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Indexed/Abstracted in: EMBASE, PubMed/MEDLINE, Scopus, Emerging Sources Citation Index
Online ISSN 1827-1650
Will M. A., Randolph J. F.
Division of Reproductive Endoctrinology and Infertility, Department of Obstetrics and Gynecology, University of Michigan, Ann Arbor, MI, USA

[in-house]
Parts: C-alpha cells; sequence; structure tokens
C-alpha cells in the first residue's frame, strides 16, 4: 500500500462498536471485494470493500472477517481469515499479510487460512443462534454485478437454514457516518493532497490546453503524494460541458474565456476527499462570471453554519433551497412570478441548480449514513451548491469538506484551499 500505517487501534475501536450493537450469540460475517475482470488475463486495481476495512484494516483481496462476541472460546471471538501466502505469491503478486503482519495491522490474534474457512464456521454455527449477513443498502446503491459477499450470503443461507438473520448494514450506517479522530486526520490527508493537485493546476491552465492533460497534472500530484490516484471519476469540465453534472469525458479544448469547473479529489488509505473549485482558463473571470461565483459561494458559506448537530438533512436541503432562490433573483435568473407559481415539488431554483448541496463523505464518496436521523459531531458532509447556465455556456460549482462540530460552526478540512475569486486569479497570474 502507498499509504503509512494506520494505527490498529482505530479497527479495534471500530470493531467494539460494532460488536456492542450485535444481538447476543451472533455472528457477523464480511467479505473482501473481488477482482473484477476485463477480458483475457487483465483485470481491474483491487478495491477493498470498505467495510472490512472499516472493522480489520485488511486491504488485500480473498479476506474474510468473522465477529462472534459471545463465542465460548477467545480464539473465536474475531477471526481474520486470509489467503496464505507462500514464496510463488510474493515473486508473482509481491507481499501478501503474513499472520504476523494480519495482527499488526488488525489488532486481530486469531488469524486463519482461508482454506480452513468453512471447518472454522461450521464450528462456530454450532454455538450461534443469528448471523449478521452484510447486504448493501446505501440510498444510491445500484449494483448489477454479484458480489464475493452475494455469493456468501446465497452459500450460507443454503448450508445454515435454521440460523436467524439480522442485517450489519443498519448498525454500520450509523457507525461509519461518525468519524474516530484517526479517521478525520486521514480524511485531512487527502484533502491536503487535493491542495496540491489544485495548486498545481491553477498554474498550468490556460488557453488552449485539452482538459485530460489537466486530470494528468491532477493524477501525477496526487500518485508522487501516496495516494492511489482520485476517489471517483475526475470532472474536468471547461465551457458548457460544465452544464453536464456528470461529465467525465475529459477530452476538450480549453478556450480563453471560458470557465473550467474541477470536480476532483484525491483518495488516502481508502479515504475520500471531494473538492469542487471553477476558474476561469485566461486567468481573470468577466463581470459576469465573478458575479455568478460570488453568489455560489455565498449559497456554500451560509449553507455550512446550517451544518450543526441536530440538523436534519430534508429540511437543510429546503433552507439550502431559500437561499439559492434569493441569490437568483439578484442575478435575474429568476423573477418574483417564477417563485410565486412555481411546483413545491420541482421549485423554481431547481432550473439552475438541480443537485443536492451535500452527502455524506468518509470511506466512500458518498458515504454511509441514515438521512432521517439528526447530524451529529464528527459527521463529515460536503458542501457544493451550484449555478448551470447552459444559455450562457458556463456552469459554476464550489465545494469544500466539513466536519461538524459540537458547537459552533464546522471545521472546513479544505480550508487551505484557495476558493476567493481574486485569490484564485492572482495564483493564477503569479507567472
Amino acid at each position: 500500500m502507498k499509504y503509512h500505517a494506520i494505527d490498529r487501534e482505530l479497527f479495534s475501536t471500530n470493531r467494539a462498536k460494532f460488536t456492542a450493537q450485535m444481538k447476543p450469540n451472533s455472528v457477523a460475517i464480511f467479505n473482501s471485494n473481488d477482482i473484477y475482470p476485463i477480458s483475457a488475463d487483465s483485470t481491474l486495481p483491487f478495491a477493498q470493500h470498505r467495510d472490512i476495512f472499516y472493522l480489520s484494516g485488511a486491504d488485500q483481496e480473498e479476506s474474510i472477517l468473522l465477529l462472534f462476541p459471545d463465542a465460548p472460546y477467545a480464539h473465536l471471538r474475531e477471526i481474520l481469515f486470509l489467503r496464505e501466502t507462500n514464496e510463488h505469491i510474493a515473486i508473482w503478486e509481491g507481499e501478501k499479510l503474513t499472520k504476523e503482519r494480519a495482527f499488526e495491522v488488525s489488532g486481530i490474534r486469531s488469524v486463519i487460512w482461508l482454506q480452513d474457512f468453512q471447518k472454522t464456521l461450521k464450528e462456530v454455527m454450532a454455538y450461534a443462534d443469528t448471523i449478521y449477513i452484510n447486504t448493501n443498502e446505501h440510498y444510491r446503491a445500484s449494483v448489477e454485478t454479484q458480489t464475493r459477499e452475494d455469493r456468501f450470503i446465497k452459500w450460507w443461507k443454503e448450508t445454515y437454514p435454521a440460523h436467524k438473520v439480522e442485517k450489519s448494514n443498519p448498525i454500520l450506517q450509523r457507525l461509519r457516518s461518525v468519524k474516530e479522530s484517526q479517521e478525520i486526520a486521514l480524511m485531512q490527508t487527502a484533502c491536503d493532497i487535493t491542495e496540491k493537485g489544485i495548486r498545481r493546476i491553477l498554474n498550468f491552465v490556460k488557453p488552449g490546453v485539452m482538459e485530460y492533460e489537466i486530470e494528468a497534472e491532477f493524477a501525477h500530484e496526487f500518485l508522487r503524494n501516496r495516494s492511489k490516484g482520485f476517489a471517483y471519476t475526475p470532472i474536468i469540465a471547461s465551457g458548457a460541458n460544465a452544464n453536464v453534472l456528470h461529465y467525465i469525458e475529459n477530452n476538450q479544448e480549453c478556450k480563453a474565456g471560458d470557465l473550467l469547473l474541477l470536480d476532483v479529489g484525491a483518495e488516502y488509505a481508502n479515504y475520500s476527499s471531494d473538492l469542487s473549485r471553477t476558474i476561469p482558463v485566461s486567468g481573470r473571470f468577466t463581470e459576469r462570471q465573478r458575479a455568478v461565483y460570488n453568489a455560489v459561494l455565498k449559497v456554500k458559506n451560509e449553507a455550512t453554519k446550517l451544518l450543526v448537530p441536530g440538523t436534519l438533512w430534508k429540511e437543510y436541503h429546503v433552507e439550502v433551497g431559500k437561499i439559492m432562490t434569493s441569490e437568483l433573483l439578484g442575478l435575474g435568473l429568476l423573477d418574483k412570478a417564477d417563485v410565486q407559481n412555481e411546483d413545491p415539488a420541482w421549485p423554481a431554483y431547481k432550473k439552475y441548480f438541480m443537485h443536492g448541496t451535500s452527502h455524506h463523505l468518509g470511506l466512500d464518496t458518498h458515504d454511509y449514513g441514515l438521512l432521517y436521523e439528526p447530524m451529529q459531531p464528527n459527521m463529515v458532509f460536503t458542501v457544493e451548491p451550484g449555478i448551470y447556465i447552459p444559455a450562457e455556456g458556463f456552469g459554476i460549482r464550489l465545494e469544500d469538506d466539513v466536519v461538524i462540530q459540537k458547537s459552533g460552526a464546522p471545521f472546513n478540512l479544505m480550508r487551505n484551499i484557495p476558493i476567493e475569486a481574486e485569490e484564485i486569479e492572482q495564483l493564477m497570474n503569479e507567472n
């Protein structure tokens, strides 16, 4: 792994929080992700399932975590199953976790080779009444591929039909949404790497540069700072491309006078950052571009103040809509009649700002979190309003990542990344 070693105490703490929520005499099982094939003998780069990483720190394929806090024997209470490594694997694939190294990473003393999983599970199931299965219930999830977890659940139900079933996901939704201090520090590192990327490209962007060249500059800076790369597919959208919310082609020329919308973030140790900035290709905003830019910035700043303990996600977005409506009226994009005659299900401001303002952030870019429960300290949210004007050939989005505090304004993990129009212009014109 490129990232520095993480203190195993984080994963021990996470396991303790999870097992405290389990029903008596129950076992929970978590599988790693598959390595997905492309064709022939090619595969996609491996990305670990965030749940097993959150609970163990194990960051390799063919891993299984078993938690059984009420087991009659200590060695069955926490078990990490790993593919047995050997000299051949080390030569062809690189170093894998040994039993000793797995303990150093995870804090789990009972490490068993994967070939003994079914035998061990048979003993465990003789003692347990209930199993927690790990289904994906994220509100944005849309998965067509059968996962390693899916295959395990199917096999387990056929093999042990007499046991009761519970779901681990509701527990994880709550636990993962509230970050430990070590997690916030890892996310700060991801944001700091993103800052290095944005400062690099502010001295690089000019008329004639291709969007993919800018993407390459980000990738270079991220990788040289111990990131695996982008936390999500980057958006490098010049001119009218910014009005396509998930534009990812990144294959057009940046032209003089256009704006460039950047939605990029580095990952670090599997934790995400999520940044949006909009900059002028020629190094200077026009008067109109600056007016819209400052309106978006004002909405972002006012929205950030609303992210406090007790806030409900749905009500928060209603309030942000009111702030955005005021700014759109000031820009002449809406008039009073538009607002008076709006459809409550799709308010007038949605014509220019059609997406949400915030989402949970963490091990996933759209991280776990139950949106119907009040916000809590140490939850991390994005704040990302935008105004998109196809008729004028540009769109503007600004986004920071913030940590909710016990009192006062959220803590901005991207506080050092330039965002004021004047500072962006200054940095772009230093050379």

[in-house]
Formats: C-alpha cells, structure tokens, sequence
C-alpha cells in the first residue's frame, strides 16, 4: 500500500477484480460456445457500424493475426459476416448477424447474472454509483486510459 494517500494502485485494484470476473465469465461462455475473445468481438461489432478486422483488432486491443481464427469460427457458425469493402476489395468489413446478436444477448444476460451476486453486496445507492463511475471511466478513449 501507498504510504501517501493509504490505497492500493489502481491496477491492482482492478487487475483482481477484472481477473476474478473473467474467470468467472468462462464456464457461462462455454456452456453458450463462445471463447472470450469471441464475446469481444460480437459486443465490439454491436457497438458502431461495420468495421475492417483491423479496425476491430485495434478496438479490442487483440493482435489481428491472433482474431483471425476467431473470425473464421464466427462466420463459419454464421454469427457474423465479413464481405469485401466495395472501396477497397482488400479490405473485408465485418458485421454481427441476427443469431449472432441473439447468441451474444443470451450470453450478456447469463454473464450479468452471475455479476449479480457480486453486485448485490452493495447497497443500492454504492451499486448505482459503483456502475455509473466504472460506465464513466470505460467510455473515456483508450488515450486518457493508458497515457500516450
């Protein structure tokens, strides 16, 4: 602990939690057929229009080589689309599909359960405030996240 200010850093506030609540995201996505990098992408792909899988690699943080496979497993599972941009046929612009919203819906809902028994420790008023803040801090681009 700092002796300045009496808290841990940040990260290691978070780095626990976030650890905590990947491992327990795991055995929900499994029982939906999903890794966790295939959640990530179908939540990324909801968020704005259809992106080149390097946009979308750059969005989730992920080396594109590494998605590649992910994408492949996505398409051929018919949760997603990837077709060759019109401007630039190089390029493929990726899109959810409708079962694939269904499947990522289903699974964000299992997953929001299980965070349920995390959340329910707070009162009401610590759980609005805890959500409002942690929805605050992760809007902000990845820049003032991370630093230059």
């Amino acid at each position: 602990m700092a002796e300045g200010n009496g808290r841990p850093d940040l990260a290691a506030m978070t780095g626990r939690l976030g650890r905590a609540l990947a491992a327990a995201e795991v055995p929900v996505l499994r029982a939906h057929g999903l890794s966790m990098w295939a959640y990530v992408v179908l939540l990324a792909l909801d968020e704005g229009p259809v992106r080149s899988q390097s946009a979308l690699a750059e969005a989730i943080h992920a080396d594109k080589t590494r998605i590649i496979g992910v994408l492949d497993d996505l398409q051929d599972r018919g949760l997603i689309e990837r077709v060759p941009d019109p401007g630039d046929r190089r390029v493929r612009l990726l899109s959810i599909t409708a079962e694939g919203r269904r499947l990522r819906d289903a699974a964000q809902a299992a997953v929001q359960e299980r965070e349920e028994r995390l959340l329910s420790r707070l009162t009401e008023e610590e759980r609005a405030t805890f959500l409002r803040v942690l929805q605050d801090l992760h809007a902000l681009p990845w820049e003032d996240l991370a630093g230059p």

Reproductive hormones have long been thought to have a significant impact on brain function in humans. Estrogens, progestins and androgens have all been shown to have effects on nerve growth and function in vitro. The neurofunctional domains of cognition, mood and sleep are now receiving increased study to determine both the relationship of endogenous sex steroids through the menopausal transition and the effect of menopausal hormone therapy on these complex functions. All three domains are the source of frequent concern in midlife women, but the relative contribution of ovarian versus somatic aging is only now being untangled. Cognitive function has been most extensively studied, with mixed results in both observational studies and clinical trials, largely due to the remarkably complex aspects of human cognition requiring extensive and targeted testing of specific components. Both mood and sleep disorders have been associated with the menopausal transition, but observed effects appear modest. To date, clinical trial data are insufficient to support the use of hormone therapy specifically for the prevention or treatment of cognitive, mood or sleep disorders in midlife women.